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And your spirit will rage as it watches your killer turn you into ragout.
From: KATE AITKEN’S COOK BOOK
Published by: WM. COLLINS SONS & CO. LTD.
LONDON – GLASGOW – TORONTO COLLINS
A White Circle Book Toronto I.S.B.N. 0 00 682482 X
12 cubes venison , cut from shoulder (about 4 lbs.)
4 tablespoons margarine or butter (Use butter.)
1 1/2 cups water
1 onion, finely chopped
1 teaspoon salt
Dash of pepper and paprika
1 can (6 oz.) tomato paste
1 can (10 oz.) beef bouillon
1 bay leaf
1 can (10 oz.) cream of mushroom soup
1/2 cup domestic sherry
Sear venison cubes in margarine or butter; add water, onion, and seasonings; simmer until tender. Add tomato paste, bouillon, bay leaf and cream of mushroom soup; stir over gentle heat until hot. Before serving, add sherry. Serves 6.
Ewww , ewwwer and even ewwwier ! !
as an Australian or New Zealander would say it.
They seem to want to fritter away their customers’ time.
Maybe they have these in stock.
From: “Woman’s Day Collector’s Cook Book (revised and enlarged)
Published by: Simon and Schuster, New York
1 egg, beaten
1/2 cup milk (Whole milk, 3.25% milk fat.)
1 teaspoon Worcestershire
1 tablespoon instant minced onion or 1 small onion minced
Dash of hot pepper sauce
2 cups biscuit mix
1 1/2 cups diced process American cheese
Fat for deep frying
Mix the first 6 ingredients well; stir in cheese. Drop by tablespoons into hot deep fat (365° F. on a frying thermometer) and fry until golden brown. Drain on absorbent paper. Serve with jelly.Makes about 20.
No, but it wouldn’t surprise me to find out he’s ripped off this guy’s bag of tricks.(1 Minute 46 Seconds)
The New Oxford Dictionary of English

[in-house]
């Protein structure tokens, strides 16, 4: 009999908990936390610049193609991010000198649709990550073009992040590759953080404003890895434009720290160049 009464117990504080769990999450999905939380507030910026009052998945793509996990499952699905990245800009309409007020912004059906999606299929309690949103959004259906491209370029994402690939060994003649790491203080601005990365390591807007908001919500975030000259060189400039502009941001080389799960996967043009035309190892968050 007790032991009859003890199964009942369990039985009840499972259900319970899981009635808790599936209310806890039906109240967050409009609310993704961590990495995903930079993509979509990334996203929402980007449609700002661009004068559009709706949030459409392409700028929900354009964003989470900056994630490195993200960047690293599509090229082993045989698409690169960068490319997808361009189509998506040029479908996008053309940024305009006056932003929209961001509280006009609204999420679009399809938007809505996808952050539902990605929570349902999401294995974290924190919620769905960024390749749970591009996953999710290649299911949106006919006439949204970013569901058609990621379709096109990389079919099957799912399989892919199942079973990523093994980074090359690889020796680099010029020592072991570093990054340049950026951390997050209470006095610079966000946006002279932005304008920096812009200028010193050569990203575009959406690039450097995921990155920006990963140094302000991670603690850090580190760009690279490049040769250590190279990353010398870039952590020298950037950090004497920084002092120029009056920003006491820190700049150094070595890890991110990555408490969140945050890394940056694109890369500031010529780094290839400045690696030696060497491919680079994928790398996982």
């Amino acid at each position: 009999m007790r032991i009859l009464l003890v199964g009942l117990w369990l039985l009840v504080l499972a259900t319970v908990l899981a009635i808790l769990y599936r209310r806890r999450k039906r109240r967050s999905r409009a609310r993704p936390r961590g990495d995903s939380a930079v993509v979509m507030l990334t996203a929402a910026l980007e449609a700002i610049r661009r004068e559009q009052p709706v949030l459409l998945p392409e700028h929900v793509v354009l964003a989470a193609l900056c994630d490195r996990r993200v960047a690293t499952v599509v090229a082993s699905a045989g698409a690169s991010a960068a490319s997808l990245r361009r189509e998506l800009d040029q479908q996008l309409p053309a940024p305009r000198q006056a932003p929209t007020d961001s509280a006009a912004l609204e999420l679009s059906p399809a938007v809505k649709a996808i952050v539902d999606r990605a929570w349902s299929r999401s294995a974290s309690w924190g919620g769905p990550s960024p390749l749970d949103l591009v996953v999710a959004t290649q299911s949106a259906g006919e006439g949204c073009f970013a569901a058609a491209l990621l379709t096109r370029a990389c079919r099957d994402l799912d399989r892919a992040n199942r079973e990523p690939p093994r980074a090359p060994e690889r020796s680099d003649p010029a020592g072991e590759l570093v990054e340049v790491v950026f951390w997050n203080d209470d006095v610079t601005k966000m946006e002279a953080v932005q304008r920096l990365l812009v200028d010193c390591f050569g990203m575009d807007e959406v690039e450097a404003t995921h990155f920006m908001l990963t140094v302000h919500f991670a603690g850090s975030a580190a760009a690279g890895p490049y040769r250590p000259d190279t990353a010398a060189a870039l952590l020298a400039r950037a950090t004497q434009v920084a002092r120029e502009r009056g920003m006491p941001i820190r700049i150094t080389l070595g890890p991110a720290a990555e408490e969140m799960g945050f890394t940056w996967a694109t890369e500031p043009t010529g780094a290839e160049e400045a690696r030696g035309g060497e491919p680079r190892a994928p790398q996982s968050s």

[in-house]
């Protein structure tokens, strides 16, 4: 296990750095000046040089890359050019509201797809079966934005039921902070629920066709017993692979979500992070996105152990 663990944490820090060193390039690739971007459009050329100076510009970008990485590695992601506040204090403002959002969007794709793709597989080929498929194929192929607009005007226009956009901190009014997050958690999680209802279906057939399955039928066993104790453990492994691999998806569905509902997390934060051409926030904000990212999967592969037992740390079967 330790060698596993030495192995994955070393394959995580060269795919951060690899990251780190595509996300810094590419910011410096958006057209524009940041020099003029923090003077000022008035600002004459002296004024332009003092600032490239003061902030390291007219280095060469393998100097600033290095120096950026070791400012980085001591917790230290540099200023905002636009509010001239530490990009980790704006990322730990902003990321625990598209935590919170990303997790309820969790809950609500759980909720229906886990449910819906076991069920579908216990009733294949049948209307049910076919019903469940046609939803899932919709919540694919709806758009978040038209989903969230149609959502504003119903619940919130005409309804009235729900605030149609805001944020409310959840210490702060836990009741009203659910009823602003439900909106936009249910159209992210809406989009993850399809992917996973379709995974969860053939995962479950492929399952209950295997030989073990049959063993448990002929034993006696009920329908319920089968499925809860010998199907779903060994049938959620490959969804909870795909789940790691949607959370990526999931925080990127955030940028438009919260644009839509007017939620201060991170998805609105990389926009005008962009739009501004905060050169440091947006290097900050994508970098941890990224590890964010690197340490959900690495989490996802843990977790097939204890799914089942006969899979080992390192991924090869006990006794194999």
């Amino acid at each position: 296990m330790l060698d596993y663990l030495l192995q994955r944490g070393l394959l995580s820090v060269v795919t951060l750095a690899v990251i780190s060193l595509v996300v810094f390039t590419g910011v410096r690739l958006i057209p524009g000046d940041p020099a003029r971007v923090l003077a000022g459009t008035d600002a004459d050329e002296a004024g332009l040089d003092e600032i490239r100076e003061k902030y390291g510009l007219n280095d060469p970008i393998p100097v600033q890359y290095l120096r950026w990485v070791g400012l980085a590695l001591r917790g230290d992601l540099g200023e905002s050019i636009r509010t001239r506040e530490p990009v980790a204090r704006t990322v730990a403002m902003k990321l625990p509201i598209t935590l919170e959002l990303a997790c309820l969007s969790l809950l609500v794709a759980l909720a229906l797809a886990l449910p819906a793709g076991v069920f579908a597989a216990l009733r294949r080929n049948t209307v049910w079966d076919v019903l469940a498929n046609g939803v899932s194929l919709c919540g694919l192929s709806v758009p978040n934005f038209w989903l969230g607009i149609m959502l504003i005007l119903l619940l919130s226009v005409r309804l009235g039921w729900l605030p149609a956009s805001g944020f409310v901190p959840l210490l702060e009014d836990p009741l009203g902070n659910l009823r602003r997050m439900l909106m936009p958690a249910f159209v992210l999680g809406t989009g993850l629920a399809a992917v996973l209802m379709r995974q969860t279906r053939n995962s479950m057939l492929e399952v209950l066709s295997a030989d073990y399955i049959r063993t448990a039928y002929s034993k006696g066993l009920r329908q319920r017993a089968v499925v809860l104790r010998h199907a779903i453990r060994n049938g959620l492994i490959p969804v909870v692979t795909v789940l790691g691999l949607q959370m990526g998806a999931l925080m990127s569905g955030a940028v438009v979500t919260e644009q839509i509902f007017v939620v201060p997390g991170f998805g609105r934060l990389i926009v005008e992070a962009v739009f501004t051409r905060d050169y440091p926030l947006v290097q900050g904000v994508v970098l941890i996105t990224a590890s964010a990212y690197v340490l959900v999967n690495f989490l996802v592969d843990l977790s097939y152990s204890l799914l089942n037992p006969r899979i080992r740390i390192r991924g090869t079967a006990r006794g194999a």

Published by: Oxford
University Press (1998)
dysphemism ► noun a derogatory or unpleasant term used instead of a pleasant or neutral one. The opposite of EUPHEMISM
@ MontanaLady (From yesterday.)
“….Of course, I would put in only homemade ice cream, with lots of chocolate…….really GOOD chocolate! Mmmmmm…”
You didn’t say if you had a chocolate ice cream recipe for home made chocolate ice cream; so just in case…
From: ”The Fannie Farmer Cookbook” (Twelfth Edition)
Revised by: Marion Cunningham with Jeri Laber
Illustrated by: Lauren Jarret
Published by: Bantam Books
Old-Fashioned Chocolate Ice Cream
1 1/4 cups (250g) sugar
1 tablespoon flour
Dash of salt
2 eggs, slightly beaten
2 cups (1/2 L) milk [Whole milk 3.25% milk fat.]
2 squares bitter chocolate
2 cups (1/2 L) cream (I’m sure this is whipping cream.)
1 tablespoon vanilla (Real, not artificial.)
Mix the sugar, flour, and salt together, and add the eggs. Heat the milk and melt the chocolate in it. Combine the mixtures and cook over medium heat in a heavy-bottomed saucepan, stirring constantly, until lightly thickened. Cool, then add the cream and the vanilla. Strain and freeze in a hand-cranked or electric ice cream freezer.
I quote from another page of the book which gives some history of various types of food.
“…it was Dolley Madison who first made it [ice cream] popular in the United States when she served it to her guests at the White House. Today America produces and consumes more ice cream than any other country in the world; half of it is vanilla.”
Publication date of 12th edition: 1979.
Originally published in 1896 as The Boston Cooking-School Cook Book by Fannie Merritt Farmer.
Ice cream freezers are still being made.
Cartoon physics always amazes me.
Have you ever really looked at the size of a pedal-push ice-cream cart?
Here’s more on the tomb of the unknown soldier rituals.
The 21 steps and seconds are a representation of the 21 gun salute.
There’s a lot more to the rituals as a whole though.
It sounds like it’s been a protracted lesson on contractions to me.
The lesson on protractions will be contracted (both ways).